From Canadian lessons in winter sports to a giant puddle of water: Toronto’s best summer treats

CNN Traveller readers have shared their visions of what life is like in Toronto and helpfully pointed out when they’d “had enough.”

Your favorite Toronto post has appeared before. Enjoy it again. — TIFF Bell Lightbox (@TIFFBellLights) May 23, 2018

As weather in Ontario, Canada, becomes increasingly unreliable, the city has implemented a series of new rules to curb busy public spaces and the urge to burn calories.

Some rules, including temporary ban on tobogganing on King Street and driving sled dogs around the city, are still in place. Others, like a prohibition on skating on Scotiabank ice rinks — which include Scotiabank Winter Garden — have been eased.

Scotiabank public skating rinks won’t be skating anymore. — Tom Cardoso (@TheTomCardoso) May 21, 2018

Dino Messina, one of the city’s long-serving directors of parks and recreation, said he’s noticed that more people are moving outside to enjoy the city, as “winter activities are beginning to move towards normal.”

“Right now, the city is teeming with interest in outdoor activities,” Messina told CNN. “Cross country skiing, skating and snowboarding in our parks are continually popular, but many hockey enthusiasts continue to predict an even earlier opening of our outdoor arenas.”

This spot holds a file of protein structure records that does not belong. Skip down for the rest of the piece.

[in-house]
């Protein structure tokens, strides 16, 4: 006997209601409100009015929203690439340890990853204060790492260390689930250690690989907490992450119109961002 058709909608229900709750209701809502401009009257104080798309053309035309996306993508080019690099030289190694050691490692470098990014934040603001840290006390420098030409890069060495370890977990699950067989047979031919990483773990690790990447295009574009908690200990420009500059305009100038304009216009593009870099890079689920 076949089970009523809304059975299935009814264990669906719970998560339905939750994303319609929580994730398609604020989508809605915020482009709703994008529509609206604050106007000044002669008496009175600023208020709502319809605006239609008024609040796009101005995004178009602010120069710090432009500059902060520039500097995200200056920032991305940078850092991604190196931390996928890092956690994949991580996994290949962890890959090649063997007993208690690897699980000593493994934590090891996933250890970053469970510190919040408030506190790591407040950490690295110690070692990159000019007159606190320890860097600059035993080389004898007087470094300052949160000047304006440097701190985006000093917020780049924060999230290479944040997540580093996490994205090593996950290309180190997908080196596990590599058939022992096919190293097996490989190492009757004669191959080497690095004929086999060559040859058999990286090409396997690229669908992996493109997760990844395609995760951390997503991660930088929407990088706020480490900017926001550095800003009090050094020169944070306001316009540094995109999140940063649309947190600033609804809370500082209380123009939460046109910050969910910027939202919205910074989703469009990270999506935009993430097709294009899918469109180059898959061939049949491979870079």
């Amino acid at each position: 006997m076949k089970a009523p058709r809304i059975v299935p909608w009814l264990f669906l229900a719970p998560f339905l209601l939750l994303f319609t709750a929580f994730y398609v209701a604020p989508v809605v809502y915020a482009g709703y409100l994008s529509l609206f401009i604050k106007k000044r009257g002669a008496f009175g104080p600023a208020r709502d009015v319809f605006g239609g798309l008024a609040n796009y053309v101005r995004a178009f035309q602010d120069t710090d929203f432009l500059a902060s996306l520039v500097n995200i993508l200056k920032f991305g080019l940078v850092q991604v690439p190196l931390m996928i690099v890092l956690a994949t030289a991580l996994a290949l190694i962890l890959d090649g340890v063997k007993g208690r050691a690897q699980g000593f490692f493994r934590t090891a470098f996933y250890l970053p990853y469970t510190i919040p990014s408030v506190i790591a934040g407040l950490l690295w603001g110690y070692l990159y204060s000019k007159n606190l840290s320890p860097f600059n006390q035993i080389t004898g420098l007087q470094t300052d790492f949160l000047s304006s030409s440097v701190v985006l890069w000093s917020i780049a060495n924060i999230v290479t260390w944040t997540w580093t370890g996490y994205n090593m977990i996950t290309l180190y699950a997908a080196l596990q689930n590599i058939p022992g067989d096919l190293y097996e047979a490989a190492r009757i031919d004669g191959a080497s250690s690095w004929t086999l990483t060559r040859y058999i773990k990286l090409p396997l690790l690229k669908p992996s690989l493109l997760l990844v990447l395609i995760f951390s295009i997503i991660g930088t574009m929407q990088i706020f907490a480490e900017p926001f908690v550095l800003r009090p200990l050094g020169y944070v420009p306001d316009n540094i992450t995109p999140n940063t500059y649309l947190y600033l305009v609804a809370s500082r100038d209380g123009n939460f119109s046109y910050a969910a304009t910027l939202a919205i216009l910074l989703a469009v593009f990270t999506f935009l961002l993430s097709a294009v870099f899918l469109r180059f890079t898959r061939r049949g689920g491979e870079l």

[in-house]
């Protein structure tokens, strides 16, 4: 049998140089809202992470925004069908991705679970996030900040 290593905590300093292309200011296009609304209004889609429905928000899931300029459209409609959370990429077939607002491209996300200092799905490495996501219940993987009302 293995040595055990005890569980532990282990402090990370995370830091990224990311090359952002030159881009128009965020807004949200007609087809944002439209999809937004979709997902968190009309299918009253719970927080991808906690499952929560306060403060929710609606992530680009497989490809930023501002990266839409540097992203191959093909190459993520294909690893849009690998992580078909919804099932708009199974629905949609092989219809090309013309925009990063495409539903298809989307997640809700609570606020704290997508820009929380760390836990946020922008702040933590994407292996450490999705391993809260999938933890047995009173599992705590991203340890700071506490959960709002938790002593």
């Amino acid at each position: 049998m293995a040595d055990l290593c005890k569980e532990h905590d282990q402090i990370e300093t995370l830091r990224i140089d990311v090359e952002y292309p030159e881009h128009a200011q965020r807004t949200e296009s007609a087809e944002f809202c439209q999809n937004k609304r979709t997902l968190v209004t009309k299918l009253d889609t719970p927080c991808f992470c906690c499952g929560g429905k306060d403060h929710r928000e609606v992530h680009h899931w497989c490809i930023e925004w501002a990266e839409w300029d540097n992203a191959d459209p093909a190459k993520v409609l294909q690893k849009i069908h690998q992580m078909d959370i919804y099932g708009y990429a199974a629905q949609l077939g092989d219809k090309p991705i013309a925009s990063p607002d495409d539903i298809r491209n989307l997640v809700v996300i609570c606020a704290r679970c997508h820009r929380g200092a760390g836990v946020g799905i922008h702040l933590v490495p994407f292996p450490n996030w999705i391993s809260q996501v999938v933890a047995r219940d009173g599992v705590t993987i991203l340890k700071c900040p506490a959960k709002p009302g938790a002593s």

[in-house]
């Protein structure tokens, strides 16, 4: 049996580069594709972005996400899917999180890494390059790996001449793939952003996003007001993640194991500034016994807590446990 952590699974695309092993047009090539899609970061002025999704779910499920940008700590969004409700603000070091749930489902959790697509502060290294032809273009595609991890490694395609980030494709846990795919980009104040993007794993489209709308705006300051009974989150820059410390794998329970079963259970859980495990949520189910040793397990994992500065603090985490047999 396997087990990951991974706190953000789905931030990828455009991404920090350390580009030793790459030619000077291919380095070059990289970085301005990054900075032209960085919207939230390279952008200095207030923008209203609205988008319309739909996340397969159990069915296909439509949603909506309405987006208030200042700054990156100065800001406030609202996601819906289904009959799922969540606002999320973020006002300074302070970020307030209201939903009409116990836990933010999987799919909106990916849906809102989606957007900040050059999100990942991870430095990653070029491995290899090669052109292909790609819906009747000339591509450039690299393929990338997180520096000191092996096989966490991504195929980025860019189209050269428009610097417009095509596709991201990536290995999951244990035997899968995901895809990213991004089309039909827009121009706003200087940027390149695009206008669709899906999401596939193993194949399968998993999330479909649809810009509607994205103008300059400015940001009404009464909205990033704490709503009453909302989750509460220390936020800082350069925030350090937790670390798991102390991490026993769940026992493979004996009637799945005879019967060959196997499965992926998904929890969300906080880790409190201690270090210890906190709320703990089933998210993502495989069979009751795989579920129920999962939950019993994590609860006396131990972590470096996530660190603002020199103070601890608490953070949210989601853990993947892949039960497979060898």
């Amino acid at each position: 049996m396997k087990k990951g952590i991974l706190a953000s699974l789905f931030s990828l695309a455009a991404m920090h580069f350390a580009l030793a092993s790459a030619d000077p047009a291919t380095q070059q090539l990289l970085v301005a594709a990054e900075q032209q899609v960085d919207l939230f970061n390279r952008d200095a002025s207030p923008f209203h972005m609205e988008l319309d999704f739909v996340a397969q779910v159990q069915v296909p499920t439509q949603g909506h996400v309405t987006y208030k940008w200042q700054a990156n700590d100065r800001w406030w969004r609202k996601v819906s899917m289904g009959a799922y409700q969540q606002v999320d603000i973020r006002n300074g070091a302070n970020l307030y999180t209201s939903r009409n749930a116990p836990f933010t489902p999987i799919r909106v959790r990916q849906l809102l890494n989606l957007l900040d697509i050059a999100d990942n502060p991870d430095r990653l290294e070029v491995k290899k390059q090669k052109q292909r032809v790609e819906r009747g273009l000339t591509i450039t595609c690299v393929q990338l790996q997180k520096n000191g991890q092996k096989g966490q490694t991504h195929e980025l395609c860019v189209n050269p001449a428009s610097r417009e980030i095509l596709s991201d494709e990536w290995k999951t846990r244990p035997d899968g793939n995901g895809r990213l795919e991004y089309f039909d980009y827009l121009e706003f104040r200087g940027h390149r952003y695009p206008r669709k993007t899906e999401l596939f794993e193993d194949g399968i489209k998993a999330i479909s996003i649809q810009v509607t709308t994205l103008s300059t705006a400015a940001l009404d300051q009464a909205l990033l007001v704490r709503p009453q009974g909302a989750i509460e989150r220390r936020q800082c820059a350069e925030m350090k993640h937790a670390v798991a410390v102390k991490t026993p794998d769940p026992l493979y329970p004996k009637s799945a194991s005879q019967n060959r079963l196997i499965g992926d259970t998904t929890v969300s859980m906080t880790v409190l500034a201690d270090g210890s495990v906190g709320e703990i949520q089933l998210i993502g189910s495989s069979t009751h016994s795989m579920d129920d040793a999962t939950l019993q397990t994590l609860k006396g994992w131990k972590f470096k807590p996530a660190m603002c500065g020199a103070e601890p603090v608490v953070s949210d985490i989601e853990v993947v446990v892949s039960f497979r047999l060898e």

Calgary ice rinks are also open after years of waiting, and new ones are being built.

What winter sports can you still play in Toronto?

He noted that the city’s Griffintown neighborhood is quickly transitioning into the city’s big snow game this year, with the city plowing multiple sidewalks once the mercury hits -25C (-13F).

The most popular New Year’s resolution to stay active during the winter may actually be to settle in for a month of watching National Geographic’s “Living with Frost: A Playful History of Winter.”

Tokyo Mayor Yuriko Koike and other authorities in Japan are known for intentionally keeping public areas warm by dropping puddles of hot water. They’ve also recently turned an abandoned pile of city garbage into an artificial “ocean” for floating toys.

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